Why Are Men So Violent?
Jesse J. Prinz
It will not have gone unnoticed that men are more violent than women. Men perpetrate about 90 percent of the world's homicides and start all of the wars. But why? A recent article in a prominent science journal contends that evolution has shaped men to be warriors. More specifically, the authors claim that men are biologically programmed to form coalitions that aggress against neighbors, and they do so in order to get women, either through force or by procuring resources that would make them more desirable. The male warrior hypothesis is alluring because it makes sense of male violence, but it is based on a dubious interpretation of the science. In my new book, I point out that such evolutionary explanations of behavior are often worse than competing historical explanations. The same is true in this case. There are simpler historical explanations of male violence, and understanding these is important for coping with the problem.
A historical explanation of male violence does not eschew biological factors, but it minimizes them and assumes that men and woman are psychologically similar. Consider the biological fact that men have more upper-body strength than women, and assume that both men and women want to obtain as many desirable resources as they can. In hunter-gatherer societies, this strength differential doesn't allow men to fully dominate women, because they depend on the food that women gather. But things change with the advent of intensive agriculture and herding. Strength gives men an advantage over women once heavy ploughs and large animals become central aspects of food production. With this, men become the sole providers, and women start to depend on men economically. The economic dependency allows men to mistreat women, to philander, and to take over labor markets and political institutions. Once men have absolute power, they are reluctant to give it up. It took two world wars and a post-industrial economy for women to obtain basic opportunities and rights.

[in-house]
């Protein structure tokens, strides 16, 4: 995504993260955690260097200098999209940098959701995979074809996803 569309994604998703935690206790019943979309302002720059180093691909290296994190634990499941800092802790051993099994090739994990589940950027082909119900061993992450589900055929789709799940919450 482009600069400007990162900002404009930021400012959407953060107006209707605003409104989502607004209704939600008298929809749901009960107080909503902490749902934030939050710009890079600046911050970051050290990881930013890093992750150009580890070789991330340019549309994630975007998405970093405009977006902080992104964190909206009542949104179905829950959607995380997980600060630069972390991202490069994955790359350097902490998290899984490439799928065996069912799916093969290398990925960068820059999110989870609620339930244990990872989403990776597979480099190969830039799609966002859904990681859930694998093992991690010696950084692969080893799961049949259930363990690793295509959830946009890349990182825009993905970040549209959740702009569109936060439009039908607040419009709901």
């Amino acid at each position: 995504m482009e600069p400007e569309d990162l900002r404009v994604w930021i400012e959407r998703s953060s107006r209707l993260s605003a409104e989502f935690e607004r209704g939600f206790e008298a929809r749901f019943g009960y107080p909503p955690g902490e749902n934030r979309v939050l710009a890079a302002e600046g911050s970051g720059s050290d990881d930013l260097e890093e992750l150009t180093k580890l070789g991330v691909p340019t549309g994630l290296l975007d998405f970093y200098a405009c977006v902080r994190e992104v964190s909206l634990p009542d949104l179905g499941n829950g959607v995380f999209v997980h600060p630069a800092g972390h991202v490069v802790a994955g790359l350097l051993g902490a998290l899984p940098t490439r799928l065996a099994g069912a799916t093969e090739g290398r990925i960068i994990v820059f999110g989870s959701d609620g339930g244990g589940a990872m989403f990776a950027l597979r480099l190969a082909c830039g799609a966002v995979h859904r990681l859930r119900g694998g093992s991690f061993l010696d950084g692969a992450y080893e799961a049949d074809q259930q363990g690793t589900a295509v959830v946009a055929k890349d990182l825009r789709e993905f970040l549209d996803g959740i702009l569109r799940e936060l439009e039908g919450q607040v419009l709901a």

This historical story can help to explain why men are more violent than women. The men who hold power will fight to keep it, and men who find themselves without economic resources feel entitled to acquire things by force if they see no other way. With these assumptions, we can dispense with the male warrior hypothesis, which is advanced by Melissa McDonald, Carlos Navarrete, and Mark Van Vugt, in the latest issue of Philosophical Transactions of the Royal Society. These three psychologists imply that male violence is natural and inevitable, but all the evidence they offer can be explained by the simpler assumption that farming technologies allowed men co-opt power over the course of human history.
The male warrior hypothesis makes many predictions that don't pan out. There is no evidence that men prefer foreign women--the Western ideal is Barbie--and women often like effeminate men: David Bowie would not be sexier with an enormous beard. On the male warrior hypothesis, women should fear foreigners as much as men do, because foreign men are hardwired to attack them, but women are actually more sympathetic to foreigners. This may stem from their firsthand knowledge of discrimination. Women are also more cooperative than men, which makes little sense if men are innate coalition builders.